CHICAGO--Sanofi ($SNY) has provided the first glimpse at Phase III data for new insulin glargine, which is a next-generation version of its top-selling diabetes drug Lantus. Hoping to ease regulators' concerns about the potential side effects of a new diabetes drug, the late-stage trial shows that the next-gen drug could be safer than Lantus in patients with Type 2 diabetes.
In the debut of the study data here at the annual meeting of the American Diabetes Association, Sanofi said that the experimental insulin, dubbed U300, showed equal ability to keep blood sugar levels under control as Lantus, meeting the study's main goal of noninferiority to the marketed drug.
A key secondary endpoint focused on nighttime low blood sugar, or nocturnal hypoglycemia, which can be deadly in severe cases. Sanofi showed positive data on this score, with fewer cases of low blood sugar at night for patients on U300 compared with Lantus. During months three to 6 of the study, 36.1% of patients on U300 compared with 46% on Lantus suffered from nocturnal hypoglycemia, Sanofi said.
"Whatever improvements we can do in any therapy that reduces hypoglycemia is a good thing," said Dr. Robert Cuddihy, Sanofi's vice president and medical diabetes head, in an interview with FierceBiotech. Hypoglycemia is particularly scary for patients when they are asleep, he said, because their symptoms are more difficult to notice.
The Phase III results come from Sanofi's Edition I study, which is the first of four late-stage trials that the company plans to report this year for U300. Also, top-line data from the Edition II study have confirmed the equal blood-sugar control and reduction in nocturnal hypoglycemia seen in the first study in the late-stage program. Sanofi aims to file for U.S. and European approvals of U300 in the first half of 2014.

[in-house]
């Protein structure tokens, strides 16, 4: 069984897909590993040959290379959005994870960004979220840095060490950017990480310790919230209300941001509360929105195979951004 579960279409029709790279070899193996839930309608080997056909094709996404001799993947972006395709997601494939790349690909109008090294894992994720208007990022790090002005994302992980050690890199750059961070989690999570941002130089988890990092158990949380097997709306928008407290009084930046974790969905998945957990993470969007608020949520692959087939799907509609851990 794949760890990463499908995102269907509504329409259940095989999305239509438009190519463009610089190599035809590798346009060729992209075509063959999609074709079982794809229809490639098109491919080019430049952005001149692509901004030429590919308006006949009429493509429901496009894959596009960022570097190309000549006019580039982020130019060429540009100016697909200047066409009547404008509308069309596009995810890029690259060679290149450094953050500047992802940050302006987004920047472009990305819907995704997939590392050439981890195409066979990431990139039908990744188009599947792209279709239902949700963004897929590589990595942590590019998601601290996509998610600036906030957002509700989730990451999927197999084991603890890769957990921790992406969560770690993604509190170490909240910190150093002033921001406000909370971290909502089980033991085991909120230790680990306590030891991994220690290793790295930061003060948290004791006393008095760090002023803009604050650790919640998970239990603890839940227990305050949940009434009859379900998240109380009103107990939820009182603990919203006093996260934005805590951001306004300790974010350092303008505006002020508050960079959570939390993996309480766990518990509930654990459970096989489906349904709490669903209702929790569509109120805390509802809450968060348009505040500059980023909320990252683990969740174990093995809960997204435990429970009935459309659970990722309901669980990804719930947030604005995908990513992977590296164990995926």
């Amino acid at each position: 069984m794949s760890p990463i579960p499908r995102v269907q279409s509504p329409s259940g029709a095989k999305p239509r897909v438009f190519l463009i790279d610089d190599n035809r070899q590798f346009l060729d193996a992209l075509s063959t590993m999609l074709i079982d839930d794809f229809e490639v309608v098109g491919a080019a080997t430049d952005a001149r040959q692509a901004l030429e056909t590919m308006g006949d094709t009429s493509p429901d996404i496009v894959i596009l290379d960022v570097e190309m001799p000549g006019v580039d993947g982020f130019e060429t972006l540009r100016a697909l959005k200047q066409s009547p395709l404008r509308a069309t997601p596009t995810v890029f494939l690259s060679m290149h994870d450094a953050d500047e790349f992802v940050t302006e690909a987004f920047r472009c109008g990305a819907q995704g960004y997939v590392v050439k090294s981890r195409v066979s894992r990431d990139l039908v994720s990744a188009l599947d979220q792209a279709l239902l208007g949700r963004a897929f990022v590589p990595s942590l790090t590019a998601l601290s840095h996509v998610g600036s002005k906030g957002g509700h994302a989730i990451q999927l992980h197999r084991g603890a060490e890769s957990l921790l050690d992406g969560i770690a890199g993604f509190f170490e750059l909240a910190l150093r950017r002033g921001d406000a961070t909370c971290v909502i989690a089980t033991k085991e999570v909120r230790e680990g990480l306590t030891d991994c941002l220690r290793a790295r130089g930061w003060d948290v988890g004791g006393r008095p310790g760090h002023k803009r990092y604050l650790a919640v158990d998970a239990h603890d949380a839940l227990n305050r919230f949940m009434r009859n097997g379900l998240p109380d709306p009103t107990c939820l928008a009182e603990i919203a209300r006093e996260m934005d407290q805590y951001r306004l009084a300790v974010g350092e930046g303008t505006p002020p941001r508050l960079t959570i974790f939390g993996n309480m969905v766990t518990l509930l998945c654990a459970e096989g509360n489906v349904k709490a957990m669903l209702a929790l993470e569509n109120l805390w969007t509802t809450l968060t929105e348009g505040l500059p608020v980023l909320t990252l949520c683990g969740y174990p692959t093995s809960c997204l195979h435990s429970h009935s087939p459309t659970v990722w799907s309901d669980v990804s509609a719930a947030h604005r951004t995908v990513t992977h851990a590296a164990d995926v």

Sanofi has a lot riding on showing that U300 is an improvement. The French drug giant's major competitors such as Novo Nordisk ($NVO) and Eli Lilly ($LLY) have been advancing their own long-lasting insulin products, including Lilly's own copycat version of Lantus, in late-stage clinical trials. Novo has also talked up the reductions in nighttime hypoglycemia for patients on its long-acting insulin called Tresiba, which is approved in Europe.
Lantus, which generated 2012 sales of €4.96 billion ($6.5 billion), is the most prescribed long-acting insulin on the market. Yet Lantus loses patent exclusivity in February 2015. And U300 gives Sanofi a chance to stay No. 1 in the market. Sanofi caught a break after the FDA denied approval of Novo's Tresiba, seeking additional clinical data that should significantly delay Novo in delivering its rival therapy onto the U.S market.
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